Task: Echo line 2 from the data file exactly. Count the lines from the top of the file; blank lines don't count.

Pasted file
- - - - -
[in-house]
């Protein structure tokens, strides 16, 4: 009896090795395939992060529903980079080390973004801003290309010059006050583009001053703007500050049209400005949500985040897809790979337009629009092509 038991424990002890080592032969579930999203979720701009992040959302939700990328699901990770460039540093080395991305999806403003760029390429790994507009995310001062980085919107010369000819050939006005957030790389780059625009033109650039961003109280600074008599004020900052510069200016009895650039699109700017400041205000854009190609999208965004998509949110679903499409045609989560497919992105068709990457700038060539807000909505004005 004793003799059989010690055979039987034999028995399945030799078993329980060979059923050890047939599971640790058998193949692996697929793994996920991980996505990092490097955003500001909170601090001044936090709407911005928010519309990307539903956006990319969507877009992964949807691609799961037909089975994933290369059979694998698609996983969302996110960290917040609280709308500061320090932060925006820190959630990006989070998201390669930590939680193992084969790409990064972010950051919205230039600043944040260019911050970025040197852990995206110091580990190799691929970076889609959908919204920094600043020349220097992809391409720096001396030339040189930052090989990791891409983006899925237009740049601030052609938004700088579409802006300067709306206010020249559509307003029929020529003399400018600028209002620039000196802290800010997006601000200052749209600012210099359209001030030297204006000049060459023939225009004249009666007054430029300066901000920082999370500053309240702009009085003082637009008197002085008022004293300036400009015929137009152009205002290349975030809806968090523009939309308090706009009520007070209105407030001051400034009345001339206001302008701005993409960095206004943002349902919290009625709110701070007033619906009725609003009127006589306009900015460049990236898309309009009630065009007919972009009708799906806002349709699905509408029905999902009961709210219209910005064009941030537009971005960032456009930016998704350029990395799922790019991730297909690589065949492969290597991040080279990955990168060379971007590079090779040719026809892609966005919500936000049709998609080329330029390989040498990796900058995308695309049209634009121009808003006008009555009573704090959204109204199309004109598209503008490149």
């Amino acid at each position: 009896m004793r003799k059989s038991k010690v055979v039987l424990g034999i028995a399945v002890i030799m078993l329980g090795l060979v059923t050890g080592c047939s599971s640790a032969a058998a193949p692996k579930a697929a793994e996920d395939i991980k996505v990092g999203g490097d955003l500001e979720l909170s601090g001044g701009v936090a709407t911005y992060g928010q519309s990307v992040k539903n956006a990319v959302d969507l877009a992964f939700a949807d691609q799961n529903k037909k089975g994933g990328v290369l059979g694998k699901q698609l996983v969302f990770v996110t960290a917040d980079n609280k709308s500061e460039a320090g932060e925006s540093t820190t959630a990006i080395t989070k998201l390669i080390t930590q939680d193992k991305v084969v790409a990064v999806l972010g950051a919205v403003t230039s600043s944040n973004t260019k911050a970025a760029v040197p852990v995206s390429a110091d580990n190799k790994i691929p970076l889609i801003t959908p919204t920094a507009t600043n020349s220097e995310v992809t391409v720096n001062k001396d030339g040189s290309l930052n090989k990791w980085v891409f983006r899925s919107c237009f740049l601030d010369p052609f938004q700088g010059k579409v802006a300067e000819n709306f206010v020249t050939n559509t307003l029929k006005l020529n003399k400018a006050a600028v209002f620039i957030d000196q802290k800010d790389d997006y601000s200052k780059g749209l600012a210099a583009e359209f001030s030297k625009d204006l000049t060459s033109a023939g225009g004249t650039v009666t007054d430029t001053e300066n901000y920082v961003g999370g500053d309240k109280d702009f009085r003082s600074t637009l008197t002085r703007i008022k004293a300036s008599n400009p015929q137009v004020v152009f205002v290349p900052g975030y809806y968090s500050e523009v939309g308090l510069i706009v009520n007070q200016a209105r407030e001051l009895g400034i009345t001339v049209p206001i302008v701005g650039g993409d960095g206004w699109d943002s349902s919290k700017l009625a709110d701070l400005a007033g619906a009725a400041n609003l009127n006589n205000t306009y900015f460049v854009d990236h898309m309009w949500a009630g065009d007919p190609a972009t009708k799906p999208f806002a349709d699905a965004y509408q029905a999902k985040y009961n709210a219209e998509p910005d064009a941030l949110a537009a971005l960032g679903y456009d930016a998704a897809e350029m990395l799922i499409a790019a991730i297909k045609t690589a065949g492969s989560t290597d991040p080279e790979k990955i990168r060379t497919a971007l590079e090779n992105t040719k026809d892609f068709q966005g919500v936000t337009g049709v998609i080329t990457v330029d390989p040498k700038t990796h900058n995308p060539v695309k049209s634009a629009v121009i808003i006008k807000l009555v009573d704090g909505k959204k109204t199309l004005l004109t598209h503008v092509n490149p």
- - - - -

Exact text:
């Protein structure tokens, strides 16, 4: 009896090795395939992060529903980079080390973004801003290309010059006050583009001053703007500050049209400005949500985040897809790979337009629009092509 038991424990002890080592032969579930999203979720701009992040959302939700990328699901990770460039540093080395991305999806403003760029390429790994507009995310001062980085919107010369000819050939006005957030790389780059625009033109650039961003109280600074008599004020900052510069200016009895650039699109700017400041205000854009190609999208965004998509949110679903499409045609989560497919992105068709990457700038060539807000909505004005 004793003799059989010690055979039987034999028995399945030799078993329980060979059923050890047939599971640790058998193949692996697929793994996920991980996505990092490097955003500001909170601090001044936090709407911005928010519309990307539903956006990319969507877009992964949807691609799961037909089975994933290369059979694998698609996983969302996110960290917040609280709308500061320090932060925006820190959630990006989070998201390669930590939680193992084969790409990064972010950051919205230039600043944040260019911050970025040197852990995206110091580990190799691929970076889609959908919204920094600043020349220097992809391409720096001396030339040189930052090989990791891409983006899925237009740049601030052609938004700088579409802006300067709306206010020249559509307003029929020529003399400018600028209002620039000196802290800010997006601000200052749209600012210099359209001030030297204006000049060459023939225009004249009666007054430029300066901000920082999370500053309240702009009085003082637009008197002085008022004293300036400009015929137009152009205002290349975030809806968090523009939309308090706009009520007070209105407030001051400034009345001339206001302008701005993409960095206004943002349902919290009625709110701070007033619906009725609003009127006589306009900015460049990236898309309009009630065009007919972009009708799906806002349709699905509408029905999902009961709210219209910005064009941030537009971005960032456009930016998704350029990395799922790019991730297909690589065949492969290597991040080279990955990168060379971007590079090779040719026809892609966005919500936000049709998609080329330029390989040498990796900058995308695309049209634009121009808003006008009555009573704090959204109204199309004109598209503008490149």